Today marks the start of a new exhibit at the Asian Art Museum in San Francisco, Maharaja: The Splendor of India’s Royal Courts running until April 8, 2012. The museum’s assistant curator of South Asian art Qamar Adamjee writes that the exhibit is more than a chance to look at beautiful objects.
The two principal narrative arcs around which the exhibition is organized bring to life the complex and fascinating worlds of India’s great kings. They help us to understand the real people behind the objects that were made for them. The first goes behind the scenes to analyze the roles and qualities of kingship in India. The second traces the ways the institution of kingship shifted against a rapidly changing political and historical backdrop from the early eighteenth century through the 1930s, a period that saw a change in the maharajas’ status from independent rulers to “native princes” under British colonial rule.–Decoding Images of Maharajas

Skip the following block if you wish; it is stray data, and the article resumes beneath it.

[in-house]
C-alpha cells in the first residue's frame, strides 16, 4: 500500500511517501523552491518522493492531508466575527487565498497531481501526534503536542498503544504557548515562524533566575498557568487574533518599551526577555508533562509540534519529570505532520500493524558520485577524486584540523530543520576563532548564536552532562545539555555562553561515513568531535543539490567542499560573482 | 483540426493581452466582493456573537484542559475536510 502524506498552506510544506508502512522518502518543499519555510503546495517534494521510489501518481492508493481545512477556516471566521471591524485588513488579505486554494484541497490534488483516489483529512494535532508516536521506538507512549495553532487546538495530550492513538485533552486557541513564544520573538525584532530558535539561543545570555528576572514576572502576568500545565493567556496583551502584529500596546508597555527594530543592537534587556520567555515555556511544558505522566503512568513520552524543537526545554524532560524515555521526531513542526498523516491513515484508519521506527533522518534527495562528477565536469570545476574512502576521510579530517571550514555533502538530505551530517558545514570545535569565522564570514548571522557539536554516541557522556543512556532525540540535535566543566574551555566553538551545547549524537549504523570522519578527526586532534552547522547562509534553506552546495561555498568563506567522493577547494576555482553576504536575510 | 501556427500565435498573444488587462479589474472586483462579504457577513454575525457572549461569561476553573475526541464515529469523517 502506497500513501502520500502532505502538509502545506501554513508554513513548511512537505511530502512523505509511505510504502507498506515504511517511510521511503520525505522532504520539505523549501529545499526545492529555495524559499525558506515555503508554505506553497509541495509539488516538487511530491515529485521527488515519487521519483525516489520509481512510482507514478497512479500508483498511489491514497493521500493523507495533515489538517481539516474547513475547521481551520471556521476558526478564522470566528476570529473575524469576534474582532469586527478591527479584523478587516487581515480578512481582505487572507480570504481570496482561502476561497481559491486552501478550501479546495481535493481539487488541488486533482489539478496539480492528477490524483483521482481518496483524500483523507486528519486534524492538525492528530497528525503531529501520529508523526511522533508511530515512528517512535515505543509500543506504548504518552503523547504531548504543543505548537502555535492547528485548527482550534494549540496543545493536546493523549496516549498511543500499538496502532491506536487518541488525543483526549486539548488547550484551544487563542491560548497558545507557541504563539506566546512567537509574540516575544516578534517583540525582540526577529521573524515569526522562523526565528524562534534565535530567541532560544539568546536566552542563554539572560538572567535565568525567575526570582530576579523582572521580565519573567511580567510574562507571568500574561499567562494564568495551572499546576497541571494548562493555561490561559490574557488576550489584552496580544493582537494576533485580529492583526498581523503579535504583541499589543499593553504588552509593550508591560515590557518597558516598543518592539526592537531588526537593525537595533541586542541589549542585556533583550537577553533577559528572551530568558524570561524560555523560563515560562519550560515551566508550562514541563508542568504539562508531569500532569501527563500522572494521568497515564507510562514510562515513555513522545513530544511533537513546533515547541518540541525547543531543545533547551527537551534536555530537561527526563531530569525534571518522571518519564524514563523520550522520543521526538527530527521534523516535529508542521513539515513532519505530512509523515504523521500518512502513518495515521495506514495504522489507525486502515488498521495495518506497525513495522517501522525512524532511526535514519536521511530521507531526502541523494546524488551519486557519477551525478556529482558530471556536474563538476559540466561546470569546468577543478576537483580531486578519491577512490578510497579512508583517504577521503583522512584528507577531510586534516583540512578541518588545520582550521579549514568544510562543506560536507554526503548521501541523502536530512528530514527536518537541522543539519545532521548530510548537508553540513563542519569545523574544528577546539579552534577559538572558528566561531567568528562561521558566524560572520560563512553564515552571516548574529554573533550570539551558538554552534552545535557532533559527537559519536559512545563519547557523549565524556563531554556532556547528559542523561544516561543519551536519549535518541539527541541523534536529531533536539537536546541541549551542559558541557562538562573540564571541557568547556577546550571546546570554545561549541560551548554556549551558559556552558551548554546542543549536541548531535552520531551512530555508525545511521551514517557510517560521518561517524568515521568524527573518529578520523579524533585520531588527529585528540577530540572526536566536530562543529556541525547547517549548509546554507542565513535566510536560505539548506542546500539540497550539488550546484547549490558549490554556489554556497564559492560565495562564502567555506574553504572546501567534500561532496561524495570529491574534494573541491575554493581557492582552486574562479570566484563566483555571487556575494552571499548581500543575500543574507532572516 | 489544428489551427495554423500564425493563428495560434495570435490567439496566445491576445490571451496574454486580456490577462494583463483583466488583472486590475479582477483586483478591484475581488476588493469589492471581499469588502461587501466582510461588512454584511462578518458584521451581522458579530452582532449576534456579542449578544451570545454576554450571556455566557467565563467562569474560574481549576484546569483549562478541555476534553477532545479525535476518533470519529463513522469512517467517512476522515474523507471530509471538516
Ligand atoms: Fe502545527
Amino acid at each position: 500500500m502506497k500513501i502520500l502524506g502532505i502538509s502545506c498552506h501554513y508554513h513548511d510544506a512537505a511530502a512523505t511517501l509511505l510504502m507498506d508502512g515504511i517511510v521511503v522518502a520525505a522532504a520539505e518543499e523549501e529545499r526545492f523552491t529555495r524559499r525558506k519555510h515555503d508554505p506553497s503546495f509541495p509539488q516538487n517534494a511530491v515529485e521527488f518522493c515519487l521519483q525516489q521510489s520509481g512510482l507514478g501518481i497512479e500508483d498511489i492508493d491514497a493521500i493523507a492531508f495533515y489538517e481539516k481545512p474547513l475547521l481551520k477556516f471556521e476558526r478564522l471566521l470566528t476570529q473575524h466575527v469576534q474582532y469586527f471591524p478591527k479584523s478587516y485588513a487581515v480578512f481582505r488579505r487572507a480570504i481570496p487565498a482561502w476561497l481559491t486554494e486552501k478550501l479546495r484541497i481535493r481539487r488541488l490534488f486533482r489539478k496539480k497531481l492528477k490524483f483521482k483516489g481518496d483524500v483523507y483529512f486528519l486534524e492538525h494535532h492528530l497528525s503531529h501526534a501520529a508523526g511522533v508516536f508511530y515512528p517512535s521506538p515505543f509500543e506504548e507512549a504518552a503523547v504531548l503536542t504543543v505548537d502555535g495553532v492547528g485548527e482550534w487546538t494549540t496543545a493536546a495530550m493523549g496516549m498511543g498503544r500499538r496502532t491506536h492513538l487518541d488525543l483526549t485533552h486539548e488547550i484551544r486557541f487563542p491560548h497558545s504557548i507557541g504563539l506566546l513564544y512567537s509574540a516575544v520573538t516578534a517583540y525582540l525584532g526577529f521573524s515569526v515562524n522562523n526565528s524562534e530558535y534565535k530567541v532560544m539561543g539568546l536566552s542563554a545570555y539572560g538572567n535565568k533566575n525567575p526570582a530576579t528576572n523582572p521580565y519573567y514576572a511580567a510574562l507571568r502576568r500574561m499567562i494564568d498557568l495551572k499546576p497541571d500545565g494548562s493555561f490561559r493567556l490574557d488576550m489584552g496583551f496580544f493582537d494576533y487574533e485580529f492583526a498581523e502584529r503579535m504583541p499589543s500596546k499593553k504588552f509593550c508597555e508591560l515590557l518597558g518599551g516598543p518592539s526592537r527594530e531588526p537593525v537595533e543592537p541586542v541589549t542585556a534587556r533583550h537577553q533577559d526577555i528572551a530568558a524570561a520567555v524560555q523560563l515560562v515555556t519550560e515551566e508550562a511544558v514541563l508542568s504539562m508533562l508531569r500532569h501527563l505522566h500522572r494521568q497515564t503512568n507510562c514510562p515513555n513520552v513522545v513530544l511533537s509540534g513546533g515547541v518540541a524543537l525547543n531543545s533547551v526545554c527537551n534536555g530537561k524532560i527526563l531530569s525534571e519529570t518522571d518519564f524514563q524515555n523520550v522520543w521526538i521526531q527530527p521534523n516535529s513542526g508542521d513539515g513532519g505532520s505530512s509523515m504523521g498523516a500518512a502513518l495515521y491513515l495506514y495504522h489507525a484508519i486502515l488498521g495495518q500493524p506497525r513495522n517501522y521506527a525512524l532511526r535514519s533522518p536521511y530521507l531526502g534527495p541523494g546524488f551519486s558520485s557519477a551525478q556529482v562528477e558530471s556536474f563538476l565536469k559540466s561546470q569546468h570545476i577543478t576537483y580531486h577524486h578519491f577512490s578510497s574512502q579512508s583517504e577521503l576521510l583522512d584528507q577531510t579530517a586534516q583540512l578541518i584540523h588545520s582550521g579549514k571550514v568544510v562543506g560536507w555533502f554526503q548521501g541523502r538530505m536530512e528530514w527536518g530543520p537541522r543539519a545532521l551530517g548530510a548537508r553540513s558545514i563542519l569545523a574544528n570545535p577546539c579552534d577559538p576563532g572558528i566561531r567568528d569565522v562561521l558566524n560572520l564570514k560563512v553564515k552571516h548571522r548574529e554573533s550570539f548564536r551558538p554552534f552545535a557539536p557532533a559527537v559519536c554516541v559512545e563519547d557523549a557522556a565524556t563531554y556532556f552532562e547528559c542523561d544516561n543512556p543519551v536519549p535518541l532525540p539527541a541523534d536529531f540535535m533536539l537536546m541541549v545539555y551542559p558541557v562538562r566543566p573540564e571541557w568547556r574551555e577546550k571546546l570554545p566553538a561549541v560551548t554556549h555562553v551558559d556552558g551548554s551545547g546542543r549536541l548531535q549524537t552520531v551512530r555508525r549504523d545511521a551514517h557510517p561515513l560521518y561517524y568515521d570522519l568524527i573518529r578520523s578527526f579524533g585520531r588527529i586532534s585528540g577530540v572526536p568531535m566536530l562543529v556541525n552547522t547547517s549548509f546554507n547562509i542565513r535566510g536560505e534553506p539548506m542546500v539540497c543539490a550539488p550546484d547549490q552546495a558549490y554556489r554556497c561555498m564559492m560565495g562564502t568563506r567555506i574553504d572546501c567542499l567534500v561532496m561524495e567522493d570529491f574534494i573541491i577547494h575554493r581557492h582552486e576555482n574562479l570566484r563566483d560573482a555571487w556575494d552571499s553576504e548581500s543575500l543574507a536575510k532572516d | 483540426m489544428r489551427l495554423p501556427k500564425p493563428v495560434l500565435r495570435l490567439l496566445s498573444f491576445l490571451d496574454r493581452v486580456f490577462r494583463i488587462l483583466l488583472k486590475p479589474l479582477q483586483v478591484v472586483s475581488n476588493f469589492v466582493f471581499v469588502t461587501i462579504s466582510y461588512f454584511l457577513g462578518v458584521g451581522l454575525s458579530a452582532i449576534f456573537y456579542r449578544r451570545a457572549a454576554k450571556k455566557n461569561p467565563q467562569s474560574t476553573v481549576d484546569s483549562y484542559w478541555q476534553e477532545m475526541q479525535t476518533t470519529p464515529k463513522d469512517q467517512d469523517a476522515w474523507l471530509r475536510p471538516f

The exhibit is free this Sunday, October 23, when the museum will also offer a family fun day. In the process of rebranding the Asian Art museum has taken on a new logo, an upside down A (a symbol with a meaning of “for all” in mathematics) in a move to be more inclusive.
This behind-the-scenes video of a maharaja’s silver and enamel carriage being brought in through two large windows and uncrated inside the museum is from its multimedia page which has interviews with princes and their descendants, and some of the art conservators who prepared items for the exhibit.
Related: A profile of the Asian Art Museum’s assistant curator of South Asian art Qamar Adamjee in Desi Women, Offbeat Paths